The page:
Table 8
Topical microbicide candidates that could prevent cell-associated HIV transmission by genital leukocytes


Mounting evidence from clinical, animal and in-vitro studies indicates that infected cells (‘Trojan Horse’ leukocytes) may be important vectors of HIV-1 mucosal transmission. This is an understudied topic in the field of HIV research, and a number of fundamental questions remain unanswered (see below).

  1. What is the prevalence of cell-associated HIV transmission vs. cell-free HIV transmission, and what risk factors are associated with cell-associated HIV transmission?
  2. What types of infected cells transmit HIV across mucosal surfaces?
  3. What and where are the target cells of cell-associated HIV transmission; how does HIV reach them?
  4. What is the survival time of infected leukocytes in the genital tract; how long does cell-associated HIV transmission take?
  5. What are the molecular events underlying cell-associated HIV transmission that can be targeted by HIV-prevention strategies?

Preliminary studies using molecular sequencing of founder viruses in newly infected individuals have differentiated between cell-associated and cell-free HIV transmission. These studies should be expanded to determine the prevalence and risk factors associated with cell-associated HIV transmission in different populations. Animal and in-vitro models for studies of cell-associated HIV transmission have been introduced but require further optimization and standardization. These models could reveal critical information concerning molecular events underlying various stages of cell-associated HIV transmission: migration of HIV-infected cells through mucus and epithelial layers, their attachment to epithelial cells, directional HIV shedding and transcytosis, and cell-to-cell virus transfer. Insight into adhesion molecules, chemokines, and other factors that play a role in cell-associated HIV transmission could suggest new strategies for HIV prevention. To explore these mechanisms, the models should reflect natural physiological conditions as closely as possible and incorporate: mature HIV-infected macrophages, which are the predominant HIV-susceptible host cell in semen and cervicovaginal secretions; endogenous flora and low-pH conditions, which could suppress cell-associated HIV infection; inflammatory conditions or infections that could enhance cell-associated HIV infection; and different types of mucins found in genital and rectal secretions (including seminal plasma and cervical mucus), which can influence cell adhesion, migration, and HIV infectivity. Authentic physiologically relevant cell-associated HIV transmission models are needed for testing the efficacy of HIV vaccine and topical microbicide candidates during their pre-clinical trial assessment.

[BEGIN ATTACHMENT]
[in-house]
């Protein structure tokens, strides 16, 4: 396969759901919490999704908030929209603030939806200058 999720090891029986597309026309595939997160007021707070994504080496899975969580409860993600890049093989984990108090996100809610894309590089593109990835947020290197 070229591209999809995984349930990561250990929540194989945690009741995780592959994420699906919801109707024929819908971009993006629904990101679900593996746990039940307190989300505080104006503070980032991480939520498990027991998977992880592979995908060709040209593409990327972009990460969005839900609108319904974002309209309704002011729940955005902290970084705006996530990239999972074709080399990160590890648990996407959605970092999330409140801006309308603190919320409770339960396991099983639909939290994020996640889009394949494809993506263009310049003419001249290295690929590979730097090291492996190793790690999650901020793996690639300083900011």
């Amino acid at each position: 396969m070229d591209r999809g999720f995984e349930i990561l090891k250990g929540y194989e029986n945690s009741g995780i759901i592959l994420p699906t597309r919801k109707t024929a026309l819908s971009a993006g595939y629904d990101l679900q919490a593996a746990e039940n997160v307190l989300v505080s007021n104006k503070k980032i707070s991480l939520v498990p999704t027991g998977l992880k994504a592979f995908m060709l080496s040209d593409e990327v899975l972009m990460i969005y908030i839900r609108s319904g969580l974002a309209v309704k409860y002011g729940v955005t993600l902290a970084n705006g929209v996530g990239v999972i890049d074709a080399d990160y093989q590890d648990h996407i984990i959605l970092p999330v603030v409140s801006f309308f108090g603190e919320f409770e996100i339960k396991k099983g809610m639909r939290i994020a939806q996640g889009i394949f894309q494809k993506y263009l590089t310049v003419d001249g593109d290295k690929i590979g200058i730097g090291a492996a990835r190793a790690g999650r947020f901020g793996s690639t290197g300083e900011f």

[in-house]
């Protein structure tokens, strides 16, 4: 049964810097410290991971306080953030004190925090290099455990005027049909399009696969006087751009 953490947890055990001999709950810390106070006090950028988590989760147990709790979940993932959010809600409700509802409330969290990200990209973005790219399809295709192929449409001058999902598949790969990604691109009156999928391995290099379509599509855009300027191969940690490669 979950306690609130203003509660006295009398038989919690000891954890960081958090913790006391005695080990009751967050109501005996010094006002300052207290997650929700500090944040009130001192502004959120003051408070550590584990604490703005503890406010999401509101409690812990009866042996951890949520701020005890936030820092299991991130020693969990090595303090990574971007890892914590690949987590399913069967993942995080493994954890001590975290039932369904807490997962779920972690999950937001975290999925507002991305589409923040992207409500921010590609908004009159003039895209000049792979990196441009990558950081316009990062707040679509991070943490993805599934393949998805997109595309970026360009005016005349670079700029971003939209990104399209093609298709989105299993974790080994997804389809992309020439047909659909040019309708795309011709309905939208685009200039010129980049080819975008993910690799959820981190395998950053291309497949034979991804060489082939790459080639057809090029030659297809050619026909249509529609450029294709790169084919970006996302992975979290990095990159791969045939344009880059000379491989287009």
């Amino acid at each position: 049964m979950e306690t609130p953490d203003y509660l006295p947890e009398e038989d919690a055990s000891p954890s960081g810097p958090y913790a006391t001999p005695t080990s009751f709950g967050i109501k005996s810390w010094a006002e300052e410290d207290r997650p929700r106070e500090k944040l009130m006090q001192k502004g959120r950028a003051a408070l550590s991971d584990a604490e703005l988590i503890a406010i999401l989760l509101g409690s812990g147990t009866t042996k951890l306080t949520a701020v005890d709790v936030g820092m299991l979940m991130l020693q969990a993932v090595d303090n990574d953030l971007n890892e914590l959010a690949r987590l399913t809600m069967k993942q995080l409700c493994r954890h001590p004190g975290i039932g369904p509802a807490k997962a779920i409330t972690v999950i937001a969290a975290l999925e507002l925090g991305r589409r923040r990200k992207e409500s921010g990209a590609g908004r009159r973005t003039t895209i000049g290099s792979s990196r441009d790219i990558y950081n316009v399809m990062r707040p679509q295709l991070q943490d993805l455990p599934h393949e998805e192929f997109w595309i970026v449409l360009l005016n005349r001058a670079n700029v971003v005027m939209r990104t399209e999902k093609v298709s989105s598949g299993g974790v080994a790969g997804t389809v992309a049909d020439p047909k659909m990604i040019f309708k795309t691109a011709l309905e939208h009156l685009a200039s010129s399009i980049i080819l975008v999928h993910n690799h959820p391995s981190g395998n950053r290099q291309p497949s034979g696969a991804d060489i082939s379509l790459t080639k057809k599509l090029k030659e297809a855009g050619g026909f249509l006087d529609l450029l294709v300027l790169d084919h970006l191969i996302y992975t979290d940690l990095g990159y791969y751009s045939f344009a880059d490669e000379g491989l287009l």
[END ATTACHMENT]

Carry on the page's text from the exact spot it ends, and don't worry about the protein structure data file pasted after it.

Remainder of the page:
The authors thank Drs Jay Levy, Richard Cone, Thomas Moench, Rahm Gummuluru, Manish Sagar, and Greg Vigliante for helpful suggestions.

All of the authors contributed substantively to the writing of this article.

This work was supported by NIH grants R56AI071909 and R33AI076966 (D.J.A.) and the Lifespan CFAR (NIH Grant P30AI042853) (K.H.M.).